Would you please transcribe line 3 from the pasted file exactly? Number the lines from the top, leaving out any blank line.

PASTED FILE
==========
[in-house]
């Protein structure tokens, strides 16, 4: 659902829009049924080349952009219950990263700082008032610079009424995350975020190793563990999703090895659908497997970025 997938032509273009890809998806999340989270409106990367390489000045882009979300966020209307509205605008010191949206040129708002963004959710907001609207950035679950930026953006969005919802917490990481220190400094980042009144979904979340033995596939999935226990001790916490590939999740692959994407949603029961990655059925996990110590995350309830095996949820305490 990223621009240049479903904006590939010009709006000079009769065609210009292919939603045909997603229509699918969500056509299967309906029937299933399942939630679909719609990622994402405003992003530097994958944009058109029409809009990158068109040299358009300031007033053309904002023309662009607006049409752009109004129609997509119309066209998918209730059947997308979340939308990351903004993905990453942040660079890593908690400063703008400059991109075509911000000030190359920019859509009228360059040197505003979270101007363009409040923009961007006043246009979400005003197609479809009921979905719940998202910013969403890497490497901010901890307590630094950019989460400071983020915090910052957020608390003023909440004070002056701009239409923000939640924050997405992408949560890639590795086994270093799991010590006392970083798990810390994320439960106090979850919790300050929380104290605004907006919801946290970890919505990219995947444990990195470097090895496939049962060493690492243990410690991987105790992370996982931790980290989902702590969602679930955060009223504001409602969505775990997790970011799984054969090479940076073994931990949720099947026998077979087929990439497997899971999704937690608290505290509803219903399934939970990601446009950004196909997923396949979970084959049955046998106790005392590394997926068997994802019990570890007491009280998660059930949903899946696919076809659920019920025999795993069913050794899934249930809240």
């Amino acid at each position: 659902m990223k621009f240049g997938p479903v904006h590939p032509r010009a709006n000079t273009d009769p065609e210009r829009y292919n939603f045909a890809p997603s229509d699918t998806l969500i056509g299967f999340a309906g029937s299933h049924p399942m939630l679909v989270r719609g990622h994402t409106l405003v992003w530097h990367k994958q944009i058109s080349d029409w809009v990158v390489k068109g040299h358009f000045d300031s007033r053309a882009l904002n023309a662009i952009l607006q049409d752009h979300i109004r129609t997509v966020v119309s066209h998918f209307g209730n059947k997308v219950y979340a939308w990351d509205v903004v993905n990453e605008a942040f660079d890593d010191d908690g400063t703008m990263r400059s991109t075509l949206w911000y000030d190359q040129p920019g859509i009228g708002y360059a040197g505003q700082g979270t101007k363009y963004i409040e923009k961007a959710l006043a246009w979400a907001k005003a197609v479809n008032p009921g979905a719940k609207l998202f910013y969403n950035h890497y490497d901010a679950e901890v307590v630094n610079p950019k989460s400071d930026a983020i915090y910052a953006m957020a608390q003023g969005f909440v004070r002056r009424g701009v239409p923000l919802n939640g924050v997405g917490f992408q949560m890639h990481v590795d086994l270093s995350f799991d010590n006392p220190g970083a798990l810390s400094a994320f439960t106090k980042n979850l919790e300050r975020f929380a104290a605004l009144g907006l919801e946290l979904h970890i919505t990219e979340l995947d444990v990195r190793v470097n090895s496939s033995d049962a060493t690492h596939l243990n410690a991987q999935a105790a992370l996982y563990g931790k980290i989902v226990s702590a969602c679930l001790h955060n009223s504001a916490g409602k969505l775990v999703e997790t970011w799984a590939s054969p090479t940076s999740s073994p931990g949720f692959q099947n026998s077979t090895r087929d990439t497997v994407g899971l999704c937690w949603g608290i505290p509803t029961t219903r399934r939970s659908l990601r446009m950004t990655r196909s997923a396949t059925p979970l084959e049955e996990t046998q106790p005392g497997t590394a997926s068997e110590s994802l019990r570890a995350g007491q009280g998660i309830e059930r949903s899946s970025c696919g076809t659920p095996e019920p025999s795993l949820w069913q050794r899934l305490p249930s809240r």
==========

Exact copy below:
């Amino acid at each position: 659902m990223k621009f240049g997938p479903v904006h590939p032509r010009a709006n000079t273009d009769p065609e210009r829009y292919n939603f045909a890809p997603s229509d699918t998806l969500i056509g299967f999340a309906g029937s299933h049924p399942m939630l679909v989270r719609g990622h994402t409106l405003v992003w530097h990367k994958q944009i058109s080349d029409w809009v990158v390489k068109g040299h358009f000045d300031s007033r053309a882009l904002n023309a662009i952009l607006q049409d752009h979300i109004r129609t997509v966020v119309s066209h998918f209307g209730n059947k997308v219950y979340a939308w990351d509205v903004v993905n990453e605008a942040f660079d890593d010191d908690g400063t703008m990263r400059s991109t075509l949206w911000y000030d190359q040129p920019g859509i009228g708002y360059a040197g505003q700082g979270t101007k363009y963004i409040e923009k961007a959710l006043a246009w979400a907001k005003a197609v479809n008032p009921g979905a719940k609207l998202f910013y969403n950035h890497y490497d901010a679950e901890v307590v630094n610079p950019k989460s400071d930026a983020i915090y910052a953006m957020a608390q003023g969005f909440v004070r002056r009424g701009v239409p923000l919802n939640g924050v997405g917490f992408q949560m890639h990481v590795d086994l270093s995350f799991d010590n006392p220190g970083a798990l810390s400094a994320f439960t106090k980042n979850l919790e300050r975020f929380a104290a605004l009144g907006l919801e946290l979904h970890i919505t990219e979340l995947d444990v990195r190793v470097n090895s496939s033995d049962a060493t690492h596939l243990n410690a991987q999935a105790a992370l996982y563990g931790k980290i989902v226990s702590a969602c679930l001790h955060n009223s504001a916490g409602k969505l775990v999703e997790t970011w799984a590939s054969p090479t940076s999740s073994p931990g949720f692959q099947n026998s077979t090895r087929d990439t497997v994407g899971l999704c937690w949603g608290i505290p509803t029961t219903r399934r939970s659908l990601r446009m950004t990655r196909s997923a396949t059925p979970l084959e049955e996990t046998q106790p005392g497997t590394a997926s068997e110590s994802l019990r570890a995350g007491q009280g998660i309830e059930r949903s899946s970025c696919g076809t659920p095996e019920p025999s795993l949820w069913q050794r899934l305490p249930s809240r």